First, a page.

In Search of the Bigfoot of Ethnic Cuisine: Georgian Khachapuri

No, you can't find this cheesy Georgian dish called khachapuri in Denver.
No, you can't find this cheesy Georgian dish called khachapuri in Denver. Flickr/Rugbyxm

Another photo of a pillowy bread pocket overflowing with molten cheese, butter and egg yolk pops up on my Instagram feed; the dish is khachapuri, common in Georgia (the country, not the state) but impossible to find in Colorado outside of home kitchens. For seekers of rare food and international cuisine, khachapuri is one of only a few dishes that meet all the requirements of a culinary unicorn: rarity, craveability and — of utmost importance — photo-worthiness. After all, what good is seeking out and chowing down on some of the world's best and hardest-to-find food if you can't share it on social media?

Denver deserves credit as a destination for Vietnamese and Ethiopian cuisine, since multiple generations of immigrants from these two countries have added to the depth and breadth of menu options here. For example, you can find regional variations of the raw-beef dish called kitfo at Megenagna in Aurora, whereas in other cities you might only track down one version of the Ethiopian mainstay, and it would be sautéed to cater to American tastes. And you can enjoy several types of unusual Vietnamese steamed dumplings (such as banh beo, banh loc, banh nam and banh ram) at Denver Pho.

But Georgian food, and khachapuri in particular, remains elusive in metro Denver.  Unlike those early Bigfoot photos, intentionally grainy or blurred, images of khachapuri on cooking websites, travel blogs and Instagram are vivid and tempting. Adventurous eaters in such East Coast cities as Boston, New York City and Washington, D.C., gloat over their trophy shots, while we can only drool and dream. So I keep my eyes and ears open for any sign that Sasquatch — er, khachapuri — might show up somewhere in town.
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This wasn't the khachapuri I was expecting, but the vodka helped take the edge off the disappointment.
Mark Antonation
And like a cryptozoologist holed up in a blind awaiting a sighting, I finally got a glimpse. A new Russian eatery called — simply and evocatively — Home Made Food recently opened in the former home of David's Kebab House at 970 South Oneida Street. David's was known for specialties from Russia and other countries that were previously part of the Soviet Union, and I hoped for something similar at the new establishment...if not more.

And sure enough, khachapuri showed up on the menu at Home Made Food, along with Ukrainian borscht, Russian pelmeni, a variety of kebabs and other Slavic and Central Asian dishes.The entire menu is written in Cyrillic, with English translations, so pelmeni appear as "dumplings" and the khachapuri includes "puff pastry" in the description, which had me worried that it was something other than the yeast-risen cheesy bread I was expecting. (Oddly, the restaurant's online menu is a YouTube video.)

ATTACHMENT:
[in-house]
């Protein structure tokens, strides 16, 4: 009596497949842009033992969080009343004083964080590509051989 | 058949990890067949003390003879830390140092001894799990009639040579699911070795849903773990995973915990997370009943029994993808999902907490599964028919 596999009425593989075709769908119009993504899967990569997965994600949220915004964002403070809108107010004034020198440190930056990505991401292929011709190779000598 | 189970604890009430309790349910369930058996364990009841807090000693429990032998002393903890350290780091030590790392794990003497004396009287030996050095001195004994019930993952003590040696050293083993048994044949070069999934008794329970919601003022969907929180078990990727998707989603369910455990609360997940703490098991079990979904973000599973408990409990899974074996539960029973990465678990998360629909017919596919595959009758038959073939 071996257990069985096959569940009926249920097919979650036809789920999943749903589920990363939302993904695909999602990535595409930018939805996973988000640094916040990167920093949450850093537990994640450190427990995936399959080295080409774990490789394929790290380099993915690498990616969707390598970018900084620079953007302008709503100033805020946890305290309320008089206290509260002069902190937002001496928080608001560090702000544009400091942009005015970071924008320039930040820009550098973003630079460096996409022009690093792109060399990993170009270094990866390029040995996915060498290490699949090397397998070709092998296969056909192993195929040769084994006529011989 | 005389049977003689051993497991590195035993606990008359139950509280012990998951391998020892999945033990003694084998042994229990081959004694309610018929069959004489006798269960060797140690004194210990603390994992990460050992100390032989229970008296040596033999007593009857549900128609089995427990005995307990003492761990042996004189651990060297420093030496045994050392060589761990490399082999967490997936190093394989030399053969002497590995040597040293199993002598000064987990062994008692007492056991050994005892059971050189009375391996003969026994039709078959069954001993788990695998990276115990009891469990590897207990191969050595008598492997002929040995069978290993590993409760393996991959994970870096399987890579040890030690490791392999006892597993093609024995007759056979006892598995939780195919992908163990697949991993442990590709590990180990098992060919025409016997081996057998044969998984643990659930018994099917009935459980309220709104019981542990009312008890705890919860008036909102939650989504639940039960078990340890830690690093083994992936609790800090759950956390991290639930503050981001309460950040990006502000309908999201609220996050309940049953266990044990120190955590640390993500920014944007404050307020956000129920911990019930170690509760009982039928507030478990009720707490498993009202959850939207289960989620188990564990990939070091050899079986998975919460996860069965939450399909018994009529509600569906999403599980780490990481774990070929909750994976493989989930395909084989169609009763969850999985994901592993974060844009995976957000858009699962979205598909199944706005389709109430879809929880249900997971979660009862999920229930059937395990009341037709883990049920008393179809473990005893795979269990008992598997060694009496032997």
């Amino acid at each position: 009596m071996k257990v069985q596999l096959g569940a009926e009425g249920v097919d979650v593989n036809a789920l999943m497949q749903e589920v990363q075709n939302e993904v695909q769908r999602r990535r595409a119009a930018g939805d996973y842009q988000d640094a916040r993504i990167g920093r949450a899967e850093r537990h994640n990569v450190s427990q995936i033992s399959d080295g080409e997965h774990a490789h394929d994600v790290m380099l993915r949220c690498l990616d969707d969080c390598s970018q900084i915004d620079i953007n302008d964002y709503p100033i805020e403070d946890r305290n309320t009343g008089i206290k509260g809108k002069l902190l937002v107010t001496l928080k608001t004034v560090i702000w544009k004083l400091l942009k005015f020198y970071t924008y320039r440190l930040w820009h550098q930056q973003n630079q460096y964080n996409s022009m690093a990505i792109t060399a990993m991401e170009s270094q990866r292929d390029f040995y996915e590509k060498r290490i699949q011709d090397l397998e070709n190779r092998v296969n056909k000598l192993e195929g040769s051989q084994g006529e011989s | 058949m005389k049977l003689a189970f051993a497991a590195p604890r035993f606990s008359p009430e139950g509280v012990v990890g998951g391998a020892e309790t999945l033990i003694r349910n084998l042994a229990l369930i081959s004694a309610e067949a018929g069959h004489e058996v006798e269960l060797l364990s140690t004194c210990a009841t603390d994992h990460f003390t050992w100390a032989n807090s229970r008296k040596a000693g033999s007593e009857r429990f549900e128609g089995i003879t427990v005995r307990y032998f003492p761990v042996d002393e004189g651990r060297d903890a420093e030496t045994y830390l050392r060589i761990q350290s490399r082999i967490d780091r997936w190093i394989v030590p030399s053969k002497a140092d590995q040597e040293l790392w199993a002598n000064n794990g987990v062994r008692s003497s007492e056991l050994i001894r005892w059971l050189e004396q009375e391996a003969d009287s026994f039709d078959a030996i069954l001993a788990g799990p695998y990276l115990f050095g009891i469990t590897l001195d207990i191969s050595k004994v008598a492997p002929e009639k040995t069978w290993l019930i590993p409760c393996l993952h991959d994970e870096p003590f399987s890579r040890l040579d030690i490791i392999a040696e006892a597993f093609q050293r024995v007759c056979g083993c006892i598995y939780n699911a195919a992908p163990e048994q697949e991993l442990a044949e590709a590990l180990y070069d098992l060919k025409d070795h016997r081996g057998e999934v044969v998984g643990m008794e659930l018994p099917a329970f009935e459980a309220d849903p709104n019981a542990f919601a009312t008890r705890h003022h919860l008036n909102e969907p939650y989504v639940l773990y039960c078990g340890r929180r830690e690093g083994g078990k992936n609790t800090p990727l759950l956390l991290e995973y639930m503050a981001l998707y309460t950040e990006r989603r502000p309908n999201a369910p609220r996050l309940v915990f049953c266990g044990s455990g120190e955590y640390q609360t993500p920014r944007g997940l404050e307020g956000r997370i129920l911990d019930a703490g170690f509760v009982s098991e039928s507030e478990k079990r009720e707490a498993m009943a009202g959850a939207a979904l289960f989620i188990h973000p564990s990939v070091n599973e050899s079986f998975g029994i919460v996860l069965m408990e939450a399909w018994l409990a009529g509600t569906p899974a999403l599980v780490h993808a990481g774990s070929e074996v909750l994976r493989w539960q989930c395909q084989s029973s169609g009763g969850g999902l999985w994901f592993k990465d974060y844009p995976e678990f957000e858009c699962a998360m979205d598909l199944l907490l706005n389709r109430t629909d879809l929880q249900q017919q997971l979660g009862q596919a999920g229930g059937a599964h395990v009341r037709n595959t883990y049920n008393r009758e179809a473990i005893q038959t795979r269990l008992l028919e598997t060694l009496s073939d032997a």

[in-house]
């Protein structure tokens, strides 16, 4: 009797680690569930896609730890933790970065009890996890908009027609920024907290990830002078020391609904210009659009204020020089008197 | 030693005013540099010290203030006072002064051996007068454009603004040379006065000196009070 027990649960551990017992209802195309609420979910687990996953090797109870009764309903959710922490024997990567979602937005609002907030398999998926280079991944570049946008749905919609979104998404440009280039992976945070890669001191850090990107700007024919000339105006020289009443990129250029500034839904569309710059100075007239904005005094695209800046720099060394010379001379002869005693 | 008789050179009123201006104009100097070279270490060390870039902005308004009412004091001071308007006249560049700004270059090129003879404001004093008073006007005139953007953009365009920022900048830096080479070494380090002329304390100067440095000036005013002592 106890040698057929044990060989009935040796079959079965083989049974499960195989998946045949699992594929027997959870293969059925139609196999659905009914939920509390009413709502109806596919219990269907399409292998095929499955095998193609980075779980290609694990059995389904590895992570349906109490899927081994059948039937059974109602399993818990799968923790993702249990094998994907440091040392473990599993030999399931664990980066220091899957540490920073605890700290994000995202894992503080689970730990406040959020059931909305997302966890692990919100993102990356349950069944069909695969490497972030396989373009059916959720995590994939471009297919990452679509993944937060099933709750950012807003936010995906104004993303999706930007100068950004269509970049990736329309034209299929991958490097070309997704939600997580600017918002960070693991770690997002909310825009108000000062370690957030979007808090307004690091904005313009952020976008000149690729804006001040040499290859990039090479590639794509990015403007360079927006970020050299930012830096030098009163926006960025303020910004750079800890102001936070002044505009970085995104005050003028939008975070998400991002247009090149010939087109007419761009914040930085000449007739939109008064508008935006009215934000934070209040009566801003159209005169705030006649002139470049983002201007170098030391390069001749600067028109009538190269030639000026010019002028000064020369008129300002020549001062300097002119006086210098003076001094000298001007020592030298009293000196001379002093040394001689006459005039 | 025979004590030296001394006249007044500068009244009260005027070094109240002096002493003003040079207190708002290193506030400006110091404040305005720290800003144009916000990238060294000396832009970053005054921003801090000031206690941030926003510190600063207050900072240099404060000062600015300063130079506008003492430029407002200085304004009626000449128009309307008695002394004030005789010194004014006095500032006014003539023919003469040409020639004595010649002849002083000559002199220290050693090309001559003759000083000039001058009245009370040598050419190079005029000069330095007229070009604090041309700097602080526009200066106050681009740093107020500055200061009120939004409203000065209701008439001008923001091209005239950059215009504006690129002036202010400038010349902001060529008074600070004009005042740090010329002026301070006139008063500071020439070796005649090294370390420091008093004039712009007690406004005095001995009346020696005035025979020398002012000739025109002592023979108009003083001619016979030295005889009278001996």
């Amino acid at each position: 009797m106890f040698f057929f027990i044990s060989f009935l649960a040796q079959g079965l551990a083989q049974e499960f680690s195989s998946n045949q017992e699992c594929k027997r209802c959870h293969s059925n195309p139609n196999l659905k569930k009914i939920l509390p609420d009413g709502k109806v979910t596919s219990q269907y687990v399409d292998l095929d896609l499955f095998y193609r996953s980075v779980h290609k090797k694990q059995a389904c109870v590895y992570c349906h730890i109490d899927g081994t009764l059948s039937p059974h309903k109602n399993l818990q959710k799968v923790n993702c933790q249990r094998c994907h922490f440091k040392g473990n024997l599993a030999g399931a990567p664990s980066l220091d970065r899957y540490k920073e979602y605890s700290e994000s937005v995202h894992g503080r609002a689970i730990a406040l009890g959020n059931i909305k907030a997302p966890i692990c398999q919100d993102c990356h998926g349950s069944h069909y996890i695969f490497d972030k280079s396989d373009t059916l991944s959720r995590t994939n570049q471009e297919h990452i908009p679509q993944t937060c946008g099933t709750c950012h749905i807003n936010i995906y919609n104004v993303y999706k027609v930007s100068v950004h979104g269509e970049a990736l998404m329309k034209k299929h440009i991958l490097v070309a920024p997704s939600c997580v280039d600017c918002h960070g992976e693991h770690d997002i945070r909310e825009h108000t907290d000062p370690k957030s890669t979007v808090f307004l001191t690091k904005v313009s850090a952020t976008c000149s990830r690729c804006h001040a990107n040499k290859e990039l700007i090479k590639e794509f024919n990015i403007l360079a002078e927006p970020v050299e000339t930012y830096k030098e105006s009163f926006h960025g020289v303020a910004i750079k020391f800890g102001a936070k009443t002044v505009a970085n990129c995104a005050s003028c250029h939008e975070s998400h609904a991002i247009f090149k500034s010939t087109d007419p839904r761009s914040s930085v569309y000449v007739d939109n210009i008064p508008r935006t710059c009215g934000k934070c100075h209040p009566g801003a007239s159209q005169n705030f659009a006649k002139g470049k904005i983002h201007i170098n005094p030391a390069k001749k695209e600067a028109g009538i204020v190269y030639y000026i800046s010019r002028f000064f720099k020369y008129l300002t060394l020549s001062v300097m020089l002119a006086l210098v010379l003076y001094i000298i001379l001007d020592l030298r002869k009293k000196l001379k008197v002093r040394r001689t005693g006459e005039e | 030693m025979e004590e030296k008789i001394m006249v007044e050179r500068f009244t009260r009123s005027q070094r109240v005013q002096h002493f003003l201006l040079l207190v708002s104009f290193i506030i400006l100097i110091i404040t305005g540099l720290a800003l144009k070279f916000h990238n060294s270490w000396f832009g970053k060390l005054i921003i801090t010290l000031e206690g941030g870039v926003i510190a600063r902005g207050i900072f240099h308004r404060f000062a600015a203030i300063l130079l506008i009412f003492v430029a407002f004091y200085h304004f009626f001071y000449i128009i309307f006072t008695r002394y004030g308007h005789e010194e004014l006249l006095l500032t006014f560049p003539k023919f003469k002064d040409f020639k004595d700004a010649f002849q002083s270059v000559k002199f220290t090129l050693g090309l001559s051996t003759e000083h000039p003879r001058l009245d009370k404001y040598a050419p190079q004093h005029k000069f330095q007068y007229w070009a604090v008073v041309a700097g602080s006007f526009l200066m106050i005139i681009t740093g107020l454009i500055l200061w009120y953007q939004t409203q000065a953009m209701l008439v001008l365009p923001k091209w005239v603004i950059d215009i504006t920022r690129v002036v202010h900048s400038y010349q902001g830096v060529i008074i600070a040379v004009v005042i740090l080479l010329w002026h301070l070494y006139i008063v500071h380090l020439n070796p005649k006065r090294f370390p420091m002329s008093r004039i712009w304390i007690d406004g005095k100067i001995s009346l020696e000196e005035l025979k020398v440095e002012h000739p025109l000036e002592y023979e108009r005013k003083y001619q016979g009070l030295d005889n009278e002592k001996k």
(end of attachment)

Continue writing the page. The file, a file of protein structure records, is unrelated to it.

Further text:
Home Made Food doesn't look much different than David's; there's a deli case and cash register on the left and a tiny dining room with three or four tables on the right. I was the only customer in for a late lunch on a recent weekday, but while I was there, several catering orders went out the door: heavy stock pots filled with soups and steam trays loaded onto wheeled carts. Like David's did, Home Made Food has a liquor license, so you can drink a Russian beer or down shots of vodka with your meal.
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You can travel to Georgia for adjaruli khachapuri, or to larger cities in the U.S., but we have yet to spot it in Denver.
And I needed those shots when the kitchen door opened and a server approached with the khachapuri. The white plate held a pretty but otherwise nondescript triangular turnover made from puff pastry, as the menu had indicated. Cutting into it revealed a filling of crumbly cheese similar to feta or some other goat cheese. At only $2.50, it wasn't unreasonably priced, but it was far from what I was expecting.

Where was the canoe-shaped pie with high walls designed to contain a lake of cheese and yolk in the center? Where was the golden-baked beauty oozing butter over its rolled edges? I was surely the brunt of some elaborate hoax.

As it turns out, though, Home Made Food was within bounds calling its version of the dish khachapuri: Georgia is home to many distinct regions, and each has its own style of the dish. Some use a blend of cheeses to create an almost fondue-like slurry, while others add ground meat, sautéed greens or fresh herbs. What I was searching for is known as adjaruli khachapuri, the most common type sold by street vendors and restaurants in the country's largest cities. What I got was khachapuri penovani, a style common in more remote areas.

So maybe my find was an even rarer version of Georgia's national dish. But it just wasn't as breathtaking or, despite the restaurant's name, as homemade (my order had the precise and even shape and texture of a pre-made product) as what I've been searching for.

And so I will continue to stalk the mythical Denver khachapuri, camera in hand, ready to snap the perfect photo of the beast in its full, cheesy glory — and then devour it.

Have you spotted khachapuri or other rare culinary treasures? Let us know in the comments or by sending an email to [email protected].
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Mark Antonation is the former Westword Food & Drink Editor. In 2018, he was named Outstanding Media Professional by the Colorado Restaurant Association; he's now with the Colorado Restaurant Foundation.
Contact: Mark Antonation